South Korea looks for place in the sun

Source:Global Times Published: 2014-7-10 19:38:01

Editor's Note:

Chinese President Xi Jinping's recent decision to pick Seoul over Pyongyang for his first Korean visit has caused many to speculate that China may be turning away from North Korea. Is this accurate? What's the significance of Xi's visit? Will Seoul move closer to Beijing? The Global Times (GT) talked to Kim Hankwon (Kim), director of the Center for China Policy, the Asan Institute for Policy Studies and Jin Canrong (Jin), deputy dean of the School of International Studies at Renmin University of China, over these issues.

Jin Canrong


Kim Hankwon

GT: Xi's visit has broken the precedent of China's top leaders visiting the North ahead of the South. What message is the arrangement trying to send to Pyongyang?

Kim: Xi's decision sends a strong warning to Pyongyang that China will no longer tolerate North Korea's arbitrary behavior including military provocations as well as nuclear and long-range missile tests. These actions have seriously harmed China's strategic interests in Northeast Asia.

However, I do not think that China has abandoned the North or fundamentally changed its policy toward Pyongyang. China will maintain a balanced relationship toward the two Koreas.

Jin: Former Chinese state councilor Tang Jiaxuan once put forward the idea that China-North Korean relations should be normalized, steering away from the special relationship formed during the Cold War. North Korea shouldn't count on the ally status to disregard China's national interests.

If the China-North Korea relationship is a normal state-to-state relationship, then Beijing could arrange its top leader's official overseas trip based on its realistic demands.

Currently, the conditions are not mature for Xi to visit Pyongyang while the Sino-South Korean relations have been witnessing smooth development, thus Xi's visit to Seoul first becomes a natural choice of China to maintain normal state-to-state relationships with all its neighboring countries.

GT: Some predict a closer Beijing-Seoul relationship, even an alliance. How will South Korea balance between relying on China for economy and on the US for security? Will it shift?

Kim: South Korea's foremost security challenge is North Korea's nuclear weapons. Were North Korea to attack the South using nuclear weapons, would China protect South Korea militarily? That is why South Korea has to balance between relying on China for its economy and on the US for its security, and this is unlikely to change in the near future.

Jin: South Korean strategists believe that the US and China will be the two strongest powers in the world in the future, so South Korea in order to survive and develop has to maintain good relations with both. Relying on China for economy and the US for security has proven effective so far for Seoul. There is no need to change, especially if China and the US can successfully build up a new model of major power relationship.

GT: How does the public opinion affect official policy of South Korea in terms of its relations with major powers?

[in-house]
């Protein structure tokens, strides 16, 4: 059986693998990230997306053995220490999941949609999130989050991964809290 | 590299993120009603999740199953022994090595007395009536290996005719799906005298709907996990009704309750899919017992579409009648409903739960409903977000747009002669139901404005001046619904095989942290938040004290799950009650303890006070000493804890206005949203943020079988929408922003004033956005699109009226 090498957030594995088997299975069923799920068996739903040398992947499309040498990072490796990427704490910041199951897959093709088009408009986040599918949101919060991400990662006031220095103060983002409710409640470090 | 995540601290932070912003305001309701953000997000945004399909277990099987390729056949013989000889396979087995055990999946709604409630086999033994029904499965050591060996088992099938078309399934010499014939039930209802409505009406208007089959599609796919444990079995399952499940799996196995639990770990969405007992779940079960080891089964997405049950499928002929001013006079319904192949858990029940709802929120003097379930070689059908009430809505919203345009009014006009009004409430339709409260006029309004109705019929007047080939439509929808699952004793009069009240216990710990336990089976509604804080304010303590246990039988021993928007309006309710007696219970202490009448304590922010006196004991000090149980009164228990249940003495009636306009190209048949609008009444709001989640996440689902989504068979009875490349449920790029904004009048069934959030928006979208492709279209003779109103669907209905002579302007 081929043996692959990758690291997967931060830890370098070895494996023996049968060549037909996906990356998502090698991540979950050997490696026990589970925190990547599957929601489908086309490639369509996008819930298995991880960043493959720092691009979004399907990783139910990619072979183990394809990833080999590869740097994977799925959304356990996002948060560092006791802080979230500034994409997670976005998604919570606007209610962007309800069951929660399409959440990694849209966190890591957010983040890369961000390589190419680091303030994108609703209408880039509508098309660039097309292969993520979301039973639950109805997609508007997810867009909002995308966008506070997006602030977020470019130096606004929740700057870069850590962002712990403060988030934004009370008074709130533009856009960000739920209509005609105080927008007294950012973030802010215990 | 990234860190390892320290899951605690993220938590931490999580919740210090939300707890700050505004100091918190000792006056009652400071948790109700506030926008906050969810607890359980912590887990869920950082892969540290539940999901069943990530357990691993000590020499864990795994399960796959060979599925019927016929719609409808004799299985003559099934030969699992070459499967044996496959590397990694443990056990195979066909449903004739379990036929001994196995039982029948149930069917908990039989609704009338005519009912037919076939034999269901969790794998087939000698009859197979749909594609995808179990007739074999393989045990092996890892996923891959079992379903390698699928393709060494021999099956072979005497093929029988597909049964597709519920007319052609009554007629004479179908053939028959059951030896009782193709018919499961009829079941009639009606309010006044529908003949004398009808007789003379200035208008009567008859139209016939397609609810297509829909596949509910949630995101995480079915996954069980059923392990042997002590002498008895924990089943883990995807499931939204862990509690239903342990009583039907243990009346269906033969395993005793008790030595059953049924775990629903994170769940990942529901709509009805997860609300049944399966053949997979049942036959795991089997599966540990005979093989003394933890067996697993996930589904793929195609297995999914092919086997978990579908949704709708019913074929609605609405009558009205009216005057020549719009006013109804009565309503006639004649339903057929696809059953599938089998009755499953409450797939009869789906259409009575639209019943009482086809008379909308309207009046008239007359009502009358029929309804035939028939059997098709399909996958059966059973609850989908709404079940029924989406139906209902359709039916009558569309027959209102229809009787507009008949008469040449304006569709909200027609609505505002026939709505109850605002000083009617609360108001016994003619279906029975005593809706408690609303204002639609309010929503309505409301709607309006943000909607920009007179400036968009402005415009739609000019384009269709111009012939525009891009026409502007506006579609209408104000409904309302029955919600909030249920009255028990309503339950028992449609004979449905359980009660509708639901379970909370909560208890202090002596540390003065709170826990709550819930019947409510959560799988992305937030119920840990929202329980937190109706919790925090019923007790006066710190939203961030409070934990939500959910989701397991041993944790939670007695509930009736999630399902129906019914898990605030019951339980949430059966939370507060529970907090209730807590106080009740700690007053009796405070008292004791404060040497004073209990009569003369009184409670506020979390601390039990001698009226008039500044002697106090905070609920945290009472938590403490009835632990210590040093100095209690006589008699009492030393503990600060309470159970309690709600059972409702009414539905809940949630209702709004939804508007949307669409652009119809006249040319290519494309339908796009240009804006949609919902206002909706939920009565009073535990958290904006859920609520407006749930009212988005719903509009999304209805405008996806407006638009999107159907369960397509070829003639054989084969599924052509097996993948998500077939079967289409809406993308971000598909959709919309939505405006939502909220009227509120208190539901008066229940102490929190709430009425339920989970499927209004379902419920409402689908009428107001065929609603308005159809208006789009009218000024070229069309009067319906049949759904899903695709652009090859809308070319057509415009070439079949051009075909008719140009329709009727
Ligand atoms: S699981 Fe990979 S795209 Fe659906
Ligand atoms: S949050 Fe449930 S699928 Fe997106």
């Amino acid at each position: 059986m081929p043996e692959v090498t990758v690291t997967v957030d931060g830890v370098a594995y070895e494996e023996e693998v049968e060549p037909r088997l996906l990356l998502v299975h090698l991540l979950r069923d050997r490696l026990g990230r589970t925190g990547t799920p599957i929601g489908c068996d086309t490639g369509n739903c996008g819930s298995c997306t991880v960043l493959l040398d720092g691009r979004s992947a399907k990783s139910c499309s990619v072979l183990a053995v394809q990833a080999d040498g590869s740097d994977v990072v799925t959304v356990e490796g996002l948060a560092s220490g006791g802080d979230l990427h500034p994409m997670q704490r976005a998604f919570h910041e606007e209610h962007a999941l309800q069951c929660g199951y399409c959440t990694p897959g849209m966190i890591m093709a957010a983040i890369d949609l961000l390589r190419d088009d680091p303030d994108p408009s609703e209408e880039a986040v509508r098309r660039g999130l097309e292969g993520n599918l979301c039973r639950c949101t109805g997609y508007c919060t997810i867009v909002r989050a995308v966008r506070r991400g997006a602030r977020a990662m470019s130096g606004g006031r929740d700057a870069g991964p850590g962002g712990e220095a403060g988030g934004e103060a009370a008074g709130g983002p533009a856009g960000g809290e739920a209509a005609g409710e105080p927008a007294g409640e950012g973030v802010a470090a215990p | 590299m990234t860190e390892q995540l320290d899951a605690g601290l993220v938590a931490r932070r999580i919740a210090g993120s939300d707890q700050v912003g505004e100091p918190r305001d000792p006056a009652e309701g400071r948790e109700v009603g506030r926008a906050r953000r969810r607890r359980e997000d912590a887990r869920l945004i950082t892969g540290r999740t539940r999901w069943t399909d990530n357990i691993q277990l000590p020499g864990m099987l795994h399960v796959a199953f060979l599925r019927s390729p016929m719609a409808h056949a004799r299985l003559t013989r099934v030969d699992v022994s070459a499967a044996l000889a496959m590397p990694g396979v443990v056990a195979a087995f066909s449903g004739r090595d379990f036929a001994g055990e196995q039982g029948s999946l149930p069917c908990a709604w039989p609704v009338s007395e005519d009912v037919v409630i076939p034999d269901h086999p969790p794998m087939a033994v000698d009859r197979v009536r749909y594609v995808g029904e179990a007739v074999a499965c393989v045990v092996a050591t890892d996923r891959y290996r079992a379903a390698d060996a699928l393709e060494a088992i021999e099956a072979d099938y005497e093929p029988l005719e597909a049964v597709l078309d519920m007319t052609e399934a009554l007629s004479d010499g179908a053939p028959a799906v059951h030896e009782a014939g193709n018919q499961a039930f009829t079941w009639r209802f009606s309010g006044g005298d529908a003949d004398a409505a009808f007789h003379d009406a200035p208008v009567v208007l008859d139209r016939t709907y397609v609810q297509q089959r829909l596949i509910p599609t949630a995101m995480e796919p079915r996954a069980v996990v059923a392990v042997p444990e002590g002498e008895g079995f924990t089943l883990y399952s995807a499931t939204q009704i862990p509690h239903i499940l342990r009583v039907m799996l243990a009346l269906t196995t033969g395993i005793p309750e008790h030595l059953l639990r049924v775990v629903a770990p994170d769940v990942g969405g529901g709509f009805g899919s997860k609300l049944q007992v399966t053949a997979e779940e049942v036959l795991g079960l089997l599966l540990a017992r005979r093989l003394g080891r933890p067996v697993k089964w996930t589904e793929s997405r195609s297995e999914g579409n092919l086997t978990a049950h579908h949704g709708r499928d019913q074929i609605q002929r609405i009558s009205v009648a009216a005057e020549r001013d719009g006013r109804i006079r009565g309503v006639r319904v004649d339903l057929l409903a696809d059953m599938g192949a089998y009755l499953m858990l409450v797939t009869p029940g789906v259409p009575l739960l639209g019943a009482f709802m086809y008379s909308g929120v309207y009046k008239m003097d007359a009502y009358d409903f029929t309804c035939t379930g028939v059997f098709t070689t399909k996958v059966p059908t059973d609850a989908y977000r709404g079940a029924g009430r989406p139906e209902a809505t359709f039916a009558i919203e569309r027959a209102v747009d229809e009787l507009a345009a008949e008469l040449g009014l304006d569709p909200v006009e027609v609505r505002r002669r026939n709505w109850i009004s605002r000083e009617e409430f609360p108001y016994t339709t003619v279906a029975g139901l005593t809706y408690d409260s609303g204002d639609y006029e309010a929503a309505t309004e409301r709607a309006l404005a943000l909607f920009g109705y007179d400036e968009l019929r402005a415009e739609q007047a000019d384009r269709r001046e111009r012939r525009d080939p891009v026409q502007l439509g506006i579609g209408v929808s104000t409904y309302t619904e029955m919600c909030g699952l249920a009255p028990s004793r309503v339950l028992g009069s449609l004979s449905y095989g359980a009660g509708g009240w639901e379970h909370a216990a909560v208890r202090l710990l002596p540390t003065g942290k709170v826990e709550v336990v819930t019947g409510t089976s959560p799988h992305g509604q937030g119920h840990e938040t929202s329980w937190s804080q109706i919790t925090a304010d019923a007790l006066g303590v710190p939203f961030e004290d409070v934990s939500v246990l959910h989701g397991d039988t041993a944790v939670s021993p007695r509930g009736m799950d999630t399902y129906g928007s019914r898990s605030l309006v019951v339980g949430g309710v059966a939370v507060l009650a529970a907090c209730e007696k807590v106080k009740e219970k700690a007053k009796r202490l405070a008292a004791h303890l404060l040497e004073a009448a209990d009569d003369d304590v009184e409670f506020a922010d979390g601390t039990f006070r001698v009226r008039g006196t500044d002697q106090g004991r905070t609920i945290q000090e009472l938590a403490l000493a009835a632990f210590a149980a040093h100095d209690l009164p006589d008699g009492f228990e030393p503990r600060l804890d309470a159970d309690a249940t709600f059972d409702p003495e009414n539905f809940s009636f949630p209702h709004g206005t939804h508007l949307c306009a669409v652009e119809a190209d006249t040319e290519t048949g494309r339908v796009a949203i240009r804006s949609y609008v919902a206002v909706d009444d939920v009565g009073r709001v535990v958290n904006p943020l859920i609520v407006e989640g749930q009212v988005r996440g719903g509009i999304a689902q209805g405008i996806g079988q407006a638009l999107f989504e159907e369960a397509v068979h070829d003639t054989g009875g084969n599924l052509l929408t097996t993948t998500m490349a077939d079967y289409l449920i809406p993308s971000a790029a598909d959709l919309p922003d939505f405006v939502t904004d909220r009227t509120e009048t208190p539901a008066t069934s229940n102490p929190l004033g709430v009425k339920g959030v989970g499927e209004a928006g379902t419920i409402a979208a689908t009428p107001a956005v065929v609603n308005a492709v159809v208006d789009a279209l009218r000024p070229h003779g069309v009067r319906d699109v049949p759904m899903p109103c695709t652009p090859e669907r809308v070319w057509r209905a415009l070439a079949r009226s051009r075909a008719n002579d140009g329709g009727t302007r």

Kim: According to public opinion surveys conducted by the Asan Institute prior to the summit, more than 60 percent of Koreans view China as a cooperative partner, one of the highest levels on record. Yet, at the same time, 66 percent of Koreans see China's military rise as a threat, and 72 percent say the same about China's economic rise.

The numbers suggest that, despite positive attitudes toward China, South Koreans remain cautious about its consequences for South Korea. Consequently, most South Koreans are hesitant about further upgrading the Korea-China partnership if it comes at the expense of our alliance with the US.

Having said that, South Korean public opinion has a limited bearing on the foreign policy process given the government's continued efforts to upgrade the bilateral relationship.

GT: Japanese Prime Minster Shinzo Abe is taking moves to woo Pyongyang. There is speculation about the possibility of Japan establishing diplomatic ties with North Korea. How will that affect Seoul-Tokyo ties and the Northeast Asia dynamics?

Kim: This is unlikely to affect Seoul-Tokyo ties and broader regional dynamics given that the Sino-US relationship remains most crucial. The North Korea-Japan relationship may be eye-catching, but it is still a minor factor.

Jin: Japan-North Korea rapprochement is helpful to appease Pyongyang, preventing it from going to extremes. Tokyo and Pyongyang have recently moved closer to each other than before as a response to the China-South Korea intimacy, but China doesn't need to feel nervous. It's notable that being both self-centered, Japan and North Korea are impossible to get too close.

GT: The joint communiqué issued by South Korean President Park Geun-hye and Xi reaffirmed both countries' firm opposition to the development of nuclear weapons on the Korean Peninsula and expressed support for the stalled Six-Party Talks. What's the significance? 

Jin: It's impossible to resume the Six-Party Talks in the near future given the gap between the US and North Korea on the predications for restarting the talks. It depends on whether both sides want to compromise.

Kim: The US has been very clear and firm on the preconditions for restarting the talks. But South Korea and China can work together to play a bridging role between the US and the North.

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